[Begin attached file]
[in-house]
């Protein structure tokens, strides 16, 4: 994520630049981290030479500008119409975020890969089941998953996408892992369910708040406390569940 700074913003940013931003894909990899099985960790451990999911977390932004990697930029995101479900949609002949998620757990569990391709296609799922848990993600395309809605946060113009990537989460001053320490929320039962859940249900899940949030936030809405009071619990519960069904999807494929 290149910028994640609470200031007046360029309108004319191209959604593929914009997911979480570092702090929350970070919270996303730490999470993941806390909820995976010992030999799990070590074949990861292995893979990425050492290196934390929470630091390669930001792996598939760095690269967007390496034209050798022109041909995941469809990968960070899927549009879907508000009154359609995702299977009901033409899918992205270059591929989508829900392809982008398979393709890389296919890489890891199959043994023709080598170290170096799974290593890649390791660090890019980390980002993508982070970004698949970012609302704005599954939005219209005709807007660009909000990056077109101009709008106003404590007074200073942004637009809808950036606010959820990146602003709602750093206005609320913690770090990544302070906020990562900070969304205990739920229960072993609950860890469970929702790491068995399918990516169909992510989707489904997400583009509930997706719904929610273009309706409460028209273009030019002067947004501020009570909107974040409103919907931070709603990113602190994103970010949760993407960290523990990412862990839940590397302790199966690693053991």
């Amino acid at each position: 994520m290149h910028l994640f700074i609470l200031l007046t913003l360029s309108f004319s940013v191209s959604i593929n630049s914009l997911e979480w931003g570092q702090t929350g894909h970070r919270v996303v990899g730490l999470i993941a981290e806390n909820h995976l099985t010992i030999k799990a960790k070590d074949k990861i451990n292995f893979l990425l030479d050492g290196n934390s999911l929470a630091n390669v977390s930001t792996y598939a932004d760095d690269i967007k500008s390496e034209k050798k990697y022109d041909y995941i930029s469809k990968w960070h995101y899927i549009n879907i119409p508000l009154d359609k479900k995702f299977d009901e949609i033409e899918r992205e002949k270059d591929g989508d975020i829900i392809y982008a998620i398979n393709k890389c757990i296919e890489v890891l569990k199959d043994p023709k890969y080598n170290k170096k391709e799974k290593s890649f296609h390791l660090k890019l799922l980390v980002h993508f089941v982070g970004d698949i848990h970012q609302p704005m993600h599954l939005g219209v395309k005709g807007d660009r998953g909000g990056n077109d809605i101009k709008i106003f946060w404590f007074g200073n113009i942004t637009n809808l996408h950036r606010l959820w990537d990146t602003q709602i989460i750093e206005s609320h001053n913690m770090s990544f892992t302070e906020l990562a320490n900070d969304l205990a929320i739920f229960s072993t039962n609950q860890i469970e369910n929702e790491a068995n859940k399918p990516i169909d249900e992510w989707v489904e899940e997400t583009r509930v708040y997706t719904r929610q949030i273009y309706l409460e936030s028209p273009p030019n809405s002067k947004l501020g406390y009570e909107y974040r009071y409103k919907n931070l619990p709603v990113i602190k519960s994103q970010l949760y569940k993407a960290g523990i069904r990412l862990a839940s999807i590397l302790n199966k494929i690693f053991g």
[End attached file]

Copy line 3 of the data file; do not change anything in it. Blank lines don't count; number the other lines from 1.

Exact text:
């Amino acid at each position: 994520m290149h910028l994640f700074i609470l200031l007046t913003l360029s309108f004319s940013v191209s959604i593929n630049s914009l997911e979480w931003g570092q702090t929350g894909h970070r919270v996303v990899g730490l999470i993941a981290e806390n909820h995976l099985t010992i030999k799990a960790k070590d074949k990861i451990n292995f893979l990425l030479d050492g290196n934390s999911l929470a630091n390669v977390s930001t792996y598939a932004d760095d690269i967007k500008s390496e034209k050798k990697y022109d041909y995941i930029s469809k990968w960070h995101y899927i549009n879907i119409p508000l009154d359609k479900k995702f299977d009901e949609i033409e899918r992205e002949k270059d591929g989508d975020i829900i392809y982008a998620i398979n393709k890389c757990i296919e890489v890891l569990k199959d043994p023709k890969y080598n170290k170096k391709e799974k290593s890649f296609h390791l660090k890019l799922l980390v980002h993508f089941v982070g970004d698949i848990h970012q609302p704005m993600h599954l939005g219209v395309k005709g807007d660009r998953g909000g990056n077109d809605i101009k709008i106003f946060w404590f007074g200073n113009i942004t637009n809808l996408h950036r606010l959820w990537d990146t602003q709602i989460i750093e206005s609320h001053n913690m770090s990544f892992t302070e906020l990562a320490n900070d969304l205990a929320i739920f229960s072993t039962n609950q860890i469970e369910n929702e790491a068995n859940k399918p990516i169909d249900e992510w989707v489904e899940e997400t583009r509930v708040y997706t719904r929610q949030i273009y309706l409460e936030s028209p273009p030019n809405s002067k947004l501020g406390y009570e909107y974040r009071y409103k919907n931070l619990p709603v990113i602190k519960s994103q970010l949760y569940k993407a960290g523990i069904r990412l862990a839940s999807i590397l302790n199966k494929i690693f053991g």